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To MARS with MER - Interact

Touchdown! and Touchdown + 6!

Live Sites: Mars, NASA JPL Pathfinder Mission
Control, Science Centers and Planetariums

LIVE FROM MARS #3: July 6 and 9, 1997 14:00-16:00 Eastern.

On July 4th, NASA's Pathfinder spacecraft will land on Mars. Soon the first images from the surface of the Red Planet in over 20 years will begin returning to Earth. A little later, "Sojourner," the first-ever robotic rover to explore Mars, will roll away from the lander.

Pathfinder's mission has been the first where use of the Internet and video has allowed millions across the nation and around the world to follow its progress from launch through landing. And to honor Pathfinder's Independence Day arrival on Mars, PASSPORT TO KNOWLEDGE joins with the American Museum of Natural History in New York and other science centers and planetariums to present two live interactive telecasts linking museum visitors in New York and at selected sites around America directly to NASA experts at JPL.

"LIVE FROM MARS" will feature interactions with key members of the mission, discussing the latest images and events, and answering questions on camera "LIVE FROM MARS" will feature interactions with key members of the mission, discussing the latest images and events, and answering questions on camera from museum guests or received in real time via the Internet.

The broadcasts, which take place on July 6 and 9, 1997, from 14:00 to 16:00 hours Eastern are part of an ongoing series of "electronic field trips to scientific frontiers" produced by PASSPORT TO KNOWLEDGE, and designed to introduce young people to the excitement of understanding the Universe through hands-on activities and live connections with real-world scientists.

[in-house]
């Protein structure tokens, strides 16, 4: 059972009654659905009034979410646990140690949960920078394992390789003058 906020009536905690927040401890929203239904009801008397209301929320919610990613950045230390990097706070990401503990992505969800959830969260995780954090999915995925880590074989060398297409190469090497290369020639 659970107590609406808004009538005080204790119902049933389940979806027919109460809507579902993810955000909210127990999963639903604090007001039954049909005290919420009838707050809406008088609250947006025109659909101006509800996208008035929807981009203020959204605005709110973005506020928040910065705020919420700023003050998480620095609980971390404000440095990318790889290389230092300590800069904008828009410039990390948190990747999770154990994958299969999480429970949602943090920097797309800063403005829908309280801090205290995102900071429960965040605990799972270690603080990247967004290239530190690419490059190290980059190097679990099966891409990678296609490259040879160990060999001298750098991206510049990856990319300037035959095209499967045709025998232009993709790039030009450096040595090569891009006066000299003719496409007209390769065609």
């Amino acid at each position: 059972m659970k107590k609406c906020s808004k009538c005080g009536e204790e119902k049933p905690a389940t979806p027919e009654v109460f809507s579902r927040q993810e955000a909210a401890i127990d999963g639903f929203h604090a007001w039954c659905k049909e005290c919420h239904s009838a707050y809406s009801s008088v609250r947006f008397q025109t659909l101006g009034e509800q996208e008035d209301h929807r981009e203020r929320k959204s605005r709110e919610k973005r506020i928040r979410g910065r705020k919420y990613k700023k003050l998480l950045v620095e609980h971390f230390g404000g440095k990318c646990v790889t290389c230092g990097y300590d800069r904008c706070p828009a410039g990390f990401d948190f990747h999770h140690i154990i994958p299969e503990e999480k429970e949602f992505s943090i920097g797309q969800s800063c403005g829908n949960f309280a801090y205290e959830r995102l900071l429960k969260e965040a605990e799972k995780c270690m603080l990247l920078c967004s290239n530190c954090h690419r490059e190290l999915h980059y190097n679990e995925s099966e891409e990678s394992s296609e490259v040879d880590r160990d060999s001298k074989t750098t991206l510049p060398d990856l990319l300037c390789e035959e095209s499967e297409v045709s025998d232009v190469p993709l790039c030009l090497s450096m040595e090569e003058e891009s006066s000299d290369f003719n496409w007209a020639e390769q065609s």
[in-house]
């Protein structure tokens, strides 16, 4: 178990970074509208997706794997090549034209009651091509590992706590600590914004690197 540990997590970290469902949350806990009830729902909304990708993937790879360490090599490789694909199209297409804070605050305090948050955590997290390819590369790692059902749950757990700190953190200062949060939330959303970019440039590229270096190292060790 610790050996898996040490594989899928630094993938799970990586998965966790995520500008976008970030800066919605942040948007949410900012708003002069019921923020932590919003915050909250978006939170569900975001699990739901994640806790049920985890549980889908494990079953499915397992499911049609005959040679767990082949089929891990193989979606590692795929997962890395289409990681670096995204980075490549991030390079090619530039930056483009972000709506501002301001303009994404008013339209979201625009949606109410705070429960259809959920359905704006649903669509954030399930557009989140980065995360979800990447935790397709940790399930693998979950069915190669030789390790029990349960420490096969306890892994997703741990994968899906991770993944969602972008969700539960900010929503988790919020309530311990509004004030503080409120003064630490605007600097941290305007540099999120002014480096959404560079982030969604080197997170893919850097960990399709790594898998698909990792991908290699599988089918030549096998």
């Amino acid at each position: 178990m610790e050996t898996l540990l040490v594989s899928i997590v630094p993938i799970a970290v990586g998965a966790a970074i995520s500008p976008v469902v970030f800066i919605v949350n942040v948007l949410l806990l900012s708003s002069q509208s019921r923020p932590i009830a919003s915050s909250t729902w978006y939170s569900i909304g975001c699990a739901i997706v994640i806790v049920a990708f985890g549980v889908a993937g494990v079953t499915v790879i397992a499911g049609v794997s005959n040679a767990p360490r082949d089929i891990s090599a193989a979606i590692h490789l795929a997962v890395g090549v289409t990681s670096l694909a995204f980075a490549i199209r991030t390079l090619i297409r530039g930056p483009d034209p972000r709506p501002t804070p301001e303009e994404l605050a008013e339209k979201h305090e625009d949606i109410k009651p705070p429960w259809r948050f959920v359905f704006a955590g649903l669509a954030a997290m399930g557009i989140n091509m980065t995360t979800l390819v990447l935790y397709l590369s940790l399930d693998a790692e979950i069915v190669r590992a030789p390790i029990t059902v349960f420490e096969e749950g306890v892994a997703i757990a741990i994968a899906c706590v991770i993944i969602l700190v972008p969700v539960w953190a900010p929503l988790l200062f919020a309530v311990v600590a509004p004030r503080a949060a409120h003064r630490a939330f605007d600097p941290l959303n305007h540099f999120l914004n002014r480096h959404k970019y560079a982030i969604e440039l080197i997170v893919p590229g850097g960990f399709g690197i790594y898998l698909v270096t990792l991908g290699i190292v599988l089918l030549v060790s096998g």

Program 3A: JULY 6: TOUCHDOWN!
NASA MARS EXPERTS: At NASA/JPL, guests for program 3A will include (subject to mission emergencies): Pathfinder project manager Tony Spear; mission scientist Matt Golombek; Mars Exploration Program Manager Donna Shirley; and chief engineer Rob Manning.

In New York, Hayden Planetarium Director Neil Tyson drops eggs surrounded by balloons from a museum balcony to demonstrate Pathfinder's airbag landing system. Surrounded by pterosaur fossils, Neil and astronomy educator Amie Gallagher help youngsters experiment with balloon rockets to explain how humans have learned to fly.

At COSI in Columbus, OH, (Ohio's Center of Science & Industry) former astronaut Kathryn Sullivan turns museum visitors into a "Robot Rover made of Humans" showing how hard it is to explore remote and exotic worlds with silicon intelligence. COSI's also collaborates with local CBS affiliate WBNS to host the first, live interplanetary weathercast!

In Denver, at the Museum of Natural History, planetarium director Don Asquin helps visitors use a stream table to understand features looking like ancient rivers on Mars surface, and shows how messages and images are returned from space.

From the Planetary Society's Planetfest (set for July 4, 5, 6, also in Pasadena, CA) come comments from celebrated science fiction authors, and tributes to other missions such as the Galileo spacecraft's achievements in exploring Jupiter and its icy moon, Europa -- another possible site of past or even present life in our solar system, besides Earth and Mars.

Program 3B: JULY 9: TOUCHDOWN + 6!
Program 3B will feature Matt and Donna once more, who will be joined by deputy project manager Brian Muirhead and Imager for Mars Pathfinder principal investigator Pete Smith, head of the lander imaging team.

During the July 9th program, in Wheeling, WV at NASA's Classroom of the Future, blind youngsters swim underwater and assemble space station modules, demonstrating construction techniques which may someday help carry humans to Mars.

Hosting the program in New York along with Neil Tyson are distance educator Camille Moody from the University of Nevada, Las Vegas, and a live audience. At NASA/JPL, David Seidel -- one of the "voices of Pathfinder" during Landing Day -- will introduce the Mars experts and explain the exciting events seen in edited reports during the telecasts.